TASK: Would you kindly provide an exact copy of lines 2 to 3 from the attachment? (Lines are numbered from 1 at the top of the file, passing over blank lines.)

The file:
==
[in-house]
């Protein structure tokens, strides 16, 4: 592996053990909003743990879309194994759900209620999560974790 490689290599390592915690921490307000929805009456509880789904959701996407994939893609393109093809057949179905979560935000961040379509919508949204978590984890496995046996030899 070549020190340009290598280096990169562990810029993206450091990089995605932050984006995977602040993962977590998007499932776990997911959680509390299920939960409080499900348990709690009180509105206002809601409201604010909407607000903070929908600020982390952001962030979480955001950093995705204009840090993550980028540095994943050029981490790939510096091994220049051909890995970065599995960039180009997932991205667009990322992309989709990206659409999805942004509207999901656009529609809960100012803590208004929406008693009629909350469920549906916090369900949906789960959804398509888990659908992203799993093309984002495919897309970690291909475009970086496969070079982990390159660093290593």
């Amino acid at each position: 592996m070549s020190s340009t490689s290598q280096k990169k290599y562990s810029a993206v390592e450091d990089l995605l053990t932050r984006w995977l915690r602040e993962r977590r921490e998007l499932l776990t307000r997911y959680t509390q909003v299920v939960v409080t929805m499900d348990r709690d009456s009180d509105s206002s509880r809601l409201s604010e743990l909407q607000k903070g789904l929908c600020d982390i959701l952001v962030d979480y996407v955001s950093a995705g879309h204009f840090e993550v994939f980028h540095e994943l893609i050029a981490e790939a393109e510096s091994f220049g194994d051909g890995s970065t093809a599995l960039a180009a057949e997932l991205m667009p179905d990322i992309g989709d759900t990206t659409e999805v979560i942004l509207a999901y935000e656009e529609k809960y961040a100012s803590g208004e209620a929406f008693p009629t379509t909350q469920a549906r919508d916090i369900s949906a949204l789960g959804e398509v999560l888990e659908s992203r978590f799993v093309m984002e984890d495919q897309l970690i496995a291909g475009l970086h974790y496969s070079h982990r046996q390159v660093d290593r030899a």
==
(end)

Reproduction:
């Protein structure tokens, strides 16, 4: 592996053990909003743990879309194994759900209620999560974790 490689290599390592915690921490307000929805009456509880789904959701996407994939893609393109093809057949179905979560935000961040379509919508949204978590984890496995046996030899 070549020190340009290598280096990169562990810029993206450091990089995605932050984006995977602040993962977590998007499932776990997911959680509390299920939960409080499900348990709690009180509105206002809601409201604010909407607000903070929908600020982390952001962030979480955001950093995705204009840090993550980028540095994943050029981490790939510096091994220049051909890995970065599995960039180009997932991205667009990322992309989709990206659409999805942004509207999901656009529609809960100012803590208004929406008693009629909350469920549906916090369900949906789960959804398509888990659908992203799993093309984002495919897309970690291909475009970086496969070079982990390159660093290593």
């Amino acid at each position: 592996m070549s020190s340009t490689s290598q280096k990169k290599y562990s810029a993206v390592e450091d990089l995605l053990t932050r984006w995977l915690r602040e993962r977590r921490e998007l499932l776990t307000r997911y959680t509390q909003v299920v939960v409080t929805m499900d348990r709690d009456s009180d509105s206002s509880r809601l409201s604010e743990l909407q607000k903070g789904l929908c600020d982390i959701l952001v962030d979480y996407v955001s950093a995705g879309h204009f840090e993550v994939f980028h540095e994943l893609i050029a981490e790939a393109e510096s091994f220049g194994d051909g890995s970065t093809a599995l960039a180009a057949e997932l991205m667009p179905d990322i992309g989709d759900t990206t659409e999805v979560i942004l509207a999901y935000e656009e529609k809960y961040a100012s803590g208004e209620a929406f008693p009629t379509t909350q469920a549906r919508d916090i369900s949906a949204l789960g959804e398509v999560l888990e659908s992203r978590f799993v093309m984002e984890d495919q897309l970690i496995a291909g475009l970086h974790y496969s070079h982990r046996q390159v660093d290593r030899a």